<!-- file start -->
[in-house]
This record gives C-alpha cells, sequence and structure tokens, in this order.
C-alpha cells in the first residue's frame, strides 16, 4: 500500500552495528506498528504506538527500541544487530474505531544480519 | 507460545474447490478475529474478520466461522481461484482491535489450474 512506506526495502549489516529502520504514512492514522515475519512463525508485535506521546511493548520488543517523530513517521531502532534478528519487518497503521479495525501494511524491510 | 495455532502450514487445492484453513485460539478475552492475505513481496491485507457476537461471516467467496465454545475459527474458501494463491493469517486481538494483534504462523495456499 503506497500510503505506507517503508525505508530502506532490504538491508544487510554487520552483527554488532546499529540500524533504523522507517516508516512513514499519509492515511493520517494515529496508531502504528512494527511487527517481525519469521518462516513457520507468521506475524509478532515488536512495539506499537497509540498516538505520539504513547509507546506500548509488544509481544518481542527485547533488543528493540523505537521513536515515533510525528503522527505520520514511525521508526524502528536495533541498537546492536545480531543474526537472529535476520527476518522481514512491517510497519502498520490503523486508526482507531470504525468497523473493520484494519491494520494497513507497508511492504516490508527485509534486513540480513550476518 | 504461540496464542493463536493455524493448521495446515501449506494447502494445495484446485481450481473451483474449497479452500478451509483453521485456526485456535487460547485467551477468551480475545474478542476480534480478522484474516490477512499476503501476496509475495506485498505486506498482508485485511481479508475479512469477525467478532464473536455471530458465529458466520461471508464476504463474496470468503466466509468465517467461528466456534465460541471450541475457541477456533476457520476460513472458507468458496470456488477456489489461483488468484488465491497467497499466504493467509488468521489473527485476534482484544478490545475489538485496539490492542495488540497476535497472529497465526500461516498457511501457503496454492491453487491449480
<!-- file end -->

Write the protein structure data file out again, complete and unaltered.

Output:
[in-house]
This record gives C-alpha cells, sequence and structure tokens, in this order.
C-alpha cells in the first residue's frame, strides 16, 4: 500500500552495528506498528504506538527500541544487530474505531544480519 | 507460545474447490478475529474478520466461522481461484482491535489450474 512506506526495502549489516529502520504514512492514522515475519512463525508485535506521546511493548520488543517523530513517521531502532534478528519487518497503521479495525501494511524491510 | 495455532502450514487445492484453513485460539478475552492475505513481496491485507457476537461471516467467496465454545475459527474458501494463491493469517486481538494483534504462523495456499 503506497500510503505506507517503508525505508530502506532490504538491508544487510554487520552483527554488532546499529540500524533504523522507517516508516512513514499519509492515511493520517494515529496508531502504528512494527511487527517481525519469521518462516513457520507468521506475524509478532515488536512495539506499537497509540498516538505520539504513547509507546506500548509488544509481544518481542527485547533488543528493540523505537521513536515515533510525528503522527505520520514511525521508526524502528536495533541498537546492536545480531543474526537472529535476520527476518522481514512491517510497519502498520490503523486508526482507531470504525468497523473493520484494519491494520494497513507497508511492504516490508527485509534486513540480513550476518 | 504461540496464542493463536493455524493448521495446515501449506494447502494445495484446485481450481473451483474449497479452500478451509483453521485456526485456535487460547485467551477468551480475545474478542476480534480478522484474516490477512499476503501476496509475495506485498505486506498482508485485511481479508475479512469477525467478532464473536455471530458465529458466520461471508464476504463474496470468503466466509468465517467461528466456534465460541471450541475457541477456533476457520476460513472458507468458496470456488477456489489461483488468484488465491497467497499466504493467509488468521489473527485476534482484544478490545475489538485496539490492542495488540497476535497472529497465526500461516498457511501457503496454492491453487491449480